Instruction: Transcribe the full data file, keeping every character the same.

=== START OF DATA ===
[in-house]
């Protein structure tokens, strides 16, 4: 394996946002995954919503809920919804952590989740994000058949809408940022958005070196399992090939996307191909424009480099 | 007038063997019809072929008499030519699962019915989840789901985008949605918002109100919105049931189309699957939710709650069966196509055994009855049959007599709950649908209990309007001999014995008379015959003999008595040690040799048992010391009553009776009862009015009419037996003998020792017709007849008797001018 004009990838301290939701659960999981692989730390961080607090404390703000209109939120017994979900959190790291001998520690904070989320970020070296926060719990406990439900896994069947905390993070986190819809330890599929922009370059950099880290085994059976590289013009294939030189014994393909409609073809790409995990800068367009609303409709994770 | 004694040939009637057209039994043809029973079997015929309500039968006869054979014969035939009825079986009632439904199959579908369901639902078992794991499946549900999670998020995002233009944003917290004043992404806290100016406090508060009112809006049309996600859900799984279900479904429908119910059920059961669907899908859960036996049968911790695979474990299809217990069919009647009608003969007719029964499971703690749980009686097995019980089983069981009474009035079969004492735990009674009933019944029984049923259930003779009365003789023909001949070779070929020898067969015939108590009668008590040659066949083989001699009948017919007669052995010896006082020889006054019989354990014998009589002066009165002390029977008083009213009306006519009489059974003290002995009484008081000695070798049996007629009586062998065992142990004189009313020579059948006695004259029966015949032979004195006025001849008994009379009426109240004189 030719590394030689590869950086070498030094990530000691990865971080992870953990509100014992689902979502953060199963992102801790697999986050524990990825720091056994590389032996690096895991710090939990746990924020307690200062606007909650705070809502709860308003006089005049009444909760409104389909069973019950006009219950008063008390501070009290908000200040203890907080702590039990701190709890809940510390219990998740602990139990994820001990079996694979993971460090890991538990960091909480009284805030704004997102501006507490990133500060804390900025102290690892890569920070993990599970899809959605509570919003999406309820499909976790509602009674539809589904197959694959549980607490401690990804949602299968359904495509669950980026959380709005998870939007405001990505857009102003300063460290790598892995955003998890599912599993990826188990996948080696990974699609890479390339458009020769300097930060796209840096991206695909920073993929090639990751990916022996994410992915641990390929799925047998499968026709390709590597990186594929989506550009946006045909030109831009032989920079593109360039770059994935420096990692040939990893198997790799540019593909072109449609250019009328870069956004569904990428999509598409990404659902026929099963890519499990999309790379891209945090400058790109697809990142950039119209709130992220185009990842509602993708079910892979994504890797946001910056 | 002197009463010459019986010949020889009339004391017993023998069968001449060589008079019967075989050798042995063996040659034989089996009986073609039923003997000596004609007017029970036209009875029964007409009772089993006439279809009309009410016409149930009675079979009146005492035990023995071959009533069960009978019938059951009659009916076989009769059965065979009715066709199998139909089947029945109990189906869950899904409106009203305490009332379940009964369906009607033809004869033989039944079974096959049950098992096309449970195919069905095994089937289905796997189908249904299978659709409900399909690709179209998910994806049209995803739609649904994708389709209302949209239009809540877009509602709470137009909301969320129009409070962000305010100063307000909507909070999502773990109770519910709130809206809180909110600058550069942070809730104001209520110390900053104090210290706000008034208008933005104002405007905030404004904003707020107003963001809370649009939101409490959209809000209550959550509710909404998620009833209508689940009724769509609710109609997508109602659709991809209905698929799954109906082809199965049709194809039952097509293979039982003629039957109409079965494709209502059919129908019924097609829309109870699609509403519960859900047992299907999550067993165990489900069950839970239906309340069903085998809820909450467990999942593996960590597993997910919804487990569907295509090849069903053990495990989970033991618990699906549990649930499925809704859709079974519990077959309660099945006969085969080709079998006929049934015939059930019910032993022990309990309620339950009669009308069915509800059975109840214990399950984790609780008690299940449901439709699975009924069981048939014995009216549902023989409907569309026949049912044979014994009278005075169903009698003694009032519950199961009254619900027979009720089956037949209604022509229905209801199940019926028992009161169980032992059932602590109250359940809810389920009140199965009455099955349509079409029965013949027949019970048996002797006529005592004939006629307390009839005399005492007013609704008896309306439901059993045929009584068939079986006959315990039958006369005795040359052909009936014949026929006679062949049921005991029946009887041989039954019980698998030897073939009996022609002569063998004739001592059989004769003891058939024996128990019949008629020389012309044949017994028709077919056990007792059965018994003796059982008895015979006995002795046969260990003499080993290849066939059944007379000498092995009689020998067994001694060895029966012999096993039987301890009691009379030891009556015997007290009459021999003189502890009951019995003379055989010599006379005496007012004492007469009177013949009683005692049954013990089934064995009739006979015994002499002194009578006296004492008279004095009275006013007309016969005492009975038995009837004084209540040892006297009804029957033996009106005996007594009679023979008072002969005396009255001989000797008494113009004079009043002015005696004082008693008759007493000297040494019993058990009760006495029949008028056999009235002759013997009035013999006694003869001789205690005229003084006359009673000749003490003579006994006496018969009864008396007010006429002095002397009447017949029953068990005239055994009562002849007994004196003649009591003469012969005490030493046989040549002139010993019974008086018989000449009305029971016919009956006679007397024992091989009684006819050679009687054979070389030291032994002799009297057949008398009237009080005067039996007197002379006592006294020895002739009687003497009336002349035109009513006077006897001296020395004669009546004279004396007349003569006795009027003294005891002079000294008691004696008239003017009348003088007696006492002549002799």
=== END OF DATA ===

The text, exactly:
[in-house]
């Protein structure tokens, strides 16, 4: 394996946002995954919503809920919804952590989740994000058949809408940022958005070196399992090939996307191909424009480099 | 007038063997019809072929008499030519699962019915989840789901985008949605918002109100919105049931189309699957939710709650069966196509055994009855049959007599709950649908209990309007001999014995008379015959003999008595040690040799048992010391009553009776009862009015009419037996003998020792017709007849008797001018 004009990838301290939701659960999981692989730390961080607090404390703000209109939120017994979900959190790291001998520690904070989320970020070296926060719990406990439900896994069947905390993070986190819809330890599929922009370059950099880290085994059976590289013009294939030189014994393909409609073809790409995990800068367009609303409709994770 | 004694040939009637057209039994043809029973079997015929309500039968006869054979014969035939009825079986009632439904199959579908369901639902078992794991499946549900999670998020995002233009944003917290004043992404806290100016406090508060009112809006049309996600859900799984279900479904429908119910059920059961669907899908859960036996049968911790695979474990299809217990069919009647009608003969007719029964499971703690749980009686097995019980089983069981009474009035079969004492735990009674009933019944029984049923259930003779009365003789023909001949070779070929020898067969015939108590009668008590040659066949083989001699009948017919007669052995010896006082020889006054019989354990014998009589002066009165002390029977008083009213009306006519009489059974003290002995009484008081000695070798049996007629009586062998065992142990004189009313020579059948006695004259029966015949032979004195006025001849008994009379009426109240004189 030719590394030689590869950086070498030094990530000691990865971080992870953990509100014992689902979502953060199963992102801790697999986050524990990825720091056994590389032996690096895991710090939990746990924020307690200062606007909650705070809502709860308003006089005049009444909760409104389909069973019950006009219950008063008390501070009290908000200040203890907080702590039990701190709890809940510390219990998740602990139990994820001990079996694979993971460090890991538990960091909480009284805030704004997102501006507490990133500060804390900025102290690892890569920070993990599970899809959605509570919003999406309820499909976790509602009674539809589904197959694959549980607490401690990804949602299968359904495509669950980026959380709005998870939007405001990505857009102003300063460290790598892995955003998890599912599993990826188990996948080696990974699609890479390339458009020769300097930060796209840096991206695909920073993929090639990751990916022996994410992915641990390929799925047998499968026709390709590597990186594929989506550009946006045909030109831009032989920079593109360039770059994935420096990692040939990893198997790799540019593909072109449609250019009328870069956004569904990428999509598409990404659902026929099963890519499990999309790379891209945090400058790109697809990142950039119209709130992220185009990842509602993708079910892979994504890797946001910056 | 002197009463010459019986010949020889009339004391017993023998069968001449060589008079019967075989050798042995063996040659034989089996009986073609039923003997000596004609007017029970036209009875029964007409009772089993006439279809009309009410016409149930009675079979009146005492035990023995071959009533069960009978019938059951009659009916076989009769059965065979009715066709199998139909089947029945109990189906869950899904409106009203305490009332379940009964369906009607033809004869033989039944079974096959049950098992096309449970195919069905095994089937289905796997189908249904299978659709409900399909690709179209998910994806049209995803739609649904994708389709209302949209239009809540877009509602709470137009909301969320129009409070962000305010100063307000909507909070999502773990109770519910709130809206809180909110600058550069942070809730104001209520110390900053104090210290706000008034208008933005104002405007905030404004904003707020107003963001809370649009939101409490959209809000209550959550509710909404998620009833209508689940009724769509609710109609997508109602659709991809209905698929799954109906082809199965049709194809039952097509293979039982003629039957109409079965494709209502059919129908019924097609829309109870699609509403519960859900047992299907999550067993165990489900069950839970239906309340069903085998809820909450467990999942593996960590597993997910919804487990569907295509090849069903053990495990989970033991618990699906549990649930499925809704859709079974519990077959309660099945006969085969080709079998006929049934015939059930019910032993022990309990309620339950009669009308069915509800059975109840214990399950984790609780008690299940449901439709699975009924069981048939014995009216549902023989409907569309026949049912044979014994009278005075169903009698003694009032519950199961009254619900027979009720089956037949209604022509229905209801199940019926028992009161169980032992059932602590109250359940809810389920009140199965009455099955349509079409029965013949027949019970048996002797006529005592004939006629307390009839005399005492007013609704008896309306439901059993045929009584068939079986006959315990039958006369005795040359052909009936014949026929006679062949049921005991029946009887041989039954019980698998030897073939009996022609002569063998004739001592059989004769003891058939024996128990019949008629020389012309044949017994028709077919056990007792059965018994003796059982008895015979006995002795046969260990003499080993290849066939059944007379000498092995009689020998067994001694060895029966012999096993039987301890009691009379030891009556015997007290009459021999003189502890009951019995003379055989010599006379005496007012004492007469009177013949009683005692049954013990089934064995009739006979015994002499002194009578006296004492008279004095009275006013007309016969005492009975038995009837004084209540040892006297009804029957033996009106005996007594009679023979008072002969005396009255001989000797008494113009004079009043002015005696004082008693008759007493000297040494019993058990009760006495029949008028056999009235002759013997009035013999006694003869001789205690005229003084006359009673000749003490003579006994006496018969009864008396007010006429002095002397009447017949029953068990005239055994009562002849007994004196003649009591003469012969005490030493046989040549002139010993019974008086018989000449009305029971016919009956006679007397024992091989009684006819050679009687054979070389030291032994002799009297057949008398009237009080005067039996007197002379006592006294020895002739009687003497009336002349035109009513006077006897001296020395004669009546004279004396007349003569006795009027003294005891002079000294008691004696008239003017009348003088007696006492002549002799």